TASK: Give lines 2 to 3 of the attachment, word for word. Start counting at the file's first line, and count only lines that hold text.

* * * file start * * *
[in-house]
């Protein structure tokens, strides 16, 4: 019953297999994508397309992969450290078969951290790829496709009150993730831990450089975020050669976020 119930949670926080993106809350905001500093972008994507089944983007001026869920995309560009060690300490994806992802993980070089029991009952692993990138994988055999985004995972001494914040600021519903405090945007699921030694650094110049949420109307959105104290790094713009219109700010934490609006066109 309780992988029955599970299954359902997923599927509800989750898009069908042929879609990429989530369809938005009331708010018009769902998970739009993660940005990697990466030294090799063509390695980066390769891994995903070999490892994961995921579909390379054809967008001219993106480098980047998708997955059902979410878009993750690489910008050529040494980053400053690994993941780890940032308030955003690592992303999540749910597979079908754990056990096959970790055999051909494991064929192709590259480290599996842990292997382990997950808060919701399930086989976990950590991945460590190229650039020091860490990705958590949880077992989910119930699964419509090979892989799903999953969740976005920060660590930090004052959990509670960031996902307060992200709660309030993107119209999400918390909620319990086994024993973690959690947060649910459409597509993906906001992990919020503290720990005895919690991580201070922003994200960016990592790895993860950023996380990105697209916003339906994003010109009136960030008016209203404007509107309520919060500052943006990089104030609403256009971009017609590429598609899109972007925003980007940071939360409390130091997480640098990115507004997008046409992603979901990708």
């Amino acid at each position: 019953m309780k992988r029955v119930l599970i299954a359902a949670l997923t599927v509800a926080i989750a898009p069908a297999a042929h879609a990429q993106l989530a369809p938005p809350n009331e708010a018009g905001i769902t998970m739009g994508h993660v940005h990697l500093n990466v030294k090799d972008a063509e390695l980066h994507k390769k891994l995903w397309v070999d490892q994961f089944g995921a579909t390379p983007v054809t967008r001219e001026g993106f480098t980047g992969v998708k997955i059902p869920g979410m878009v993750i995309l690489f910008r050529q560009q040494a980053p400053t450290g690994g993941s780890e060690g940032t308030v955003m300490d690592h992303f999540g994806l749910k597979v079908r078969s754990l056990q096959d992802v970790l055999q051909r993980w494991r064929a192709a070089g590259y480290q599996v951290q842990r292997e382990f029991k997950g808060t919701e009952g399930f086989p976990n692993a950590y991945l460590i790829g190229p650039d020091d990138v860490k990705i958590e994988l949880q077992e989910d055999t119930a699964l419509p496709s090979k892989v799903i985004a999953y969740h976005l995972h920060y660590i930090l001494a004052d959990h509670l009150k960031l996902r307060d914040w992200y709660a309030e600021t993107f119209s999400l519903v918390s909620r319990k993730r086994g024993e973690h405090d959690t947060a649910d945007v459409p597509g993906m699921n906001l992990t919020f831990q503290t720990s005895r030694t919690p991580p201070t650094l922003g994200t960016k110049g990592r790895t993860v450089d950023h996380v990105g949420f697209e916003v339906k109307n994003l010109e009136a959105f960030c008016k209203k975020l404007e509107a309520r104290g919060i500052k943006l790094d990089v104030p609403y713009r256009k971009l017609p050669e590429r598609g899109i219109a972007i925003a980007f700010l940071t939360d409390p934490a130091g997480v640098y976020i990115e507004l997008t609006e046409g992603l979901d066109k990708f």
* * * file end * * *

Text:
């Protein structure tokens, strides 16, 4: 019953297999994508397309992969450290078969951290790829496709009150993730831990450089975020050669976020 119930949670926080993106809350905001500093972008994507089944983007001026869920995309560009060690300490994806992802993980070089029991009952692993990138994988055999985004995972001494914040600021519903405090945007699921030694650094110049949420109307959105104290790094713009219109700010934490609006066109 309780992988029955599970299954359902997923599927509800989750898009069908042929879609990429989530369809938005009331708010018009769902998970739009993660940005990697990466030294090799063509390695980066390769891994995903070999490892994961995921579909390379054809967008001219993106480098980047998708997955059902979410878009993750690489910008050529040494980053400053690994993941780890940032308030955003690592992303999540749910597979079908754990056990096959970790055999051909494991064929192709590259480290599996842990292997382990997950808060919701399930086989976990950590991945460590190229650039020091860490990705958590949880077992989910119930699964419509090979892989799903999953969740976005920060660590930090004052959990509670960031996902307060992200709660309030993107119209999400918390909620319990086994024993973690959690947060649910459409597509993906906001992990919020503290720990005895919690991580201070922003994200960016990592790895993860950023996380990105697209916003339906994003010109009136960030008016209203404007509107309520919060500052943006990089104030609403256009971009017609590429598609899109972007925003980007940071939360409390130091997480640098990115507004997008046409992603979901990708």
């Amino acid at each position: 019953m309780k992988r029955v119930l599970i299954a359902a949670l997923t599927v509800a926080i989750a898009p069908a297999a042929h879609a990429q993106l989530a369809p938005p809350n009331e708010a018009g905001i769902t998970m739009g994508h993660v940005h990697l500093n990466v030294k090799d972008a063509e390695l980066h994507k390769k891994l995903w397309v070999d490892q994961f089944g995921a579909t390379p983007v054809t967008r001219e001026g993106f480098t980047g992969v998708k997955i059902p869920g979410m878009v993750i995309l690489f910008r050529q560009q040494a980053p400053t450290g690994g993941s780890e060690g940032t308030v955003m300490d690592h992303f999540g994806l749910k597979v079908r078969s754990l056990q096959d992802v970790l055999q051909r993980w494991r064929a192709a070089g590259y480290q599996v951290q842990r292997e382990f029991k997950g808060t919701e009952g399930f086989p976990n692993a950590y991945l460590i790829g190229p650039d020091d990138v860490k990705i958590e994988l949880q077992e989910d055999t119930a699964l419509p496709s090979k892989v799903i985004a999953y969740h976005l995972h920060y660590i930090l001494a004052d959990h509670l009150k960031l996902r307060d914040w992200y709660a309030e600021t993107f119209s999400l519903v918390s909620r319990k993730r086994g024993e973690h405090d959690t947060a649910d945007v459409p597509g993906m699921n906001l992990t919020f831990q503290t720990s005895r030694t919690p991580p201070t650094l922003g994200t960016k110049g990592r790895t993860v450089d950023h996380v990105g949420f697209e916003v339906k109307n994003l010109e009136a959105f960030c008016k209203k975020l404007e509107a309520r104290g919060i500052k943006l790094d990089v104030p609403y713009r256009k971009l017609p050669e590429r598609g899109i219109a972007i925003a980007f700010l940071t939360d409390p934490a130091g997480v640098y976020i990115e507004l997008t609006e046409g992603l979901d066109k990708f």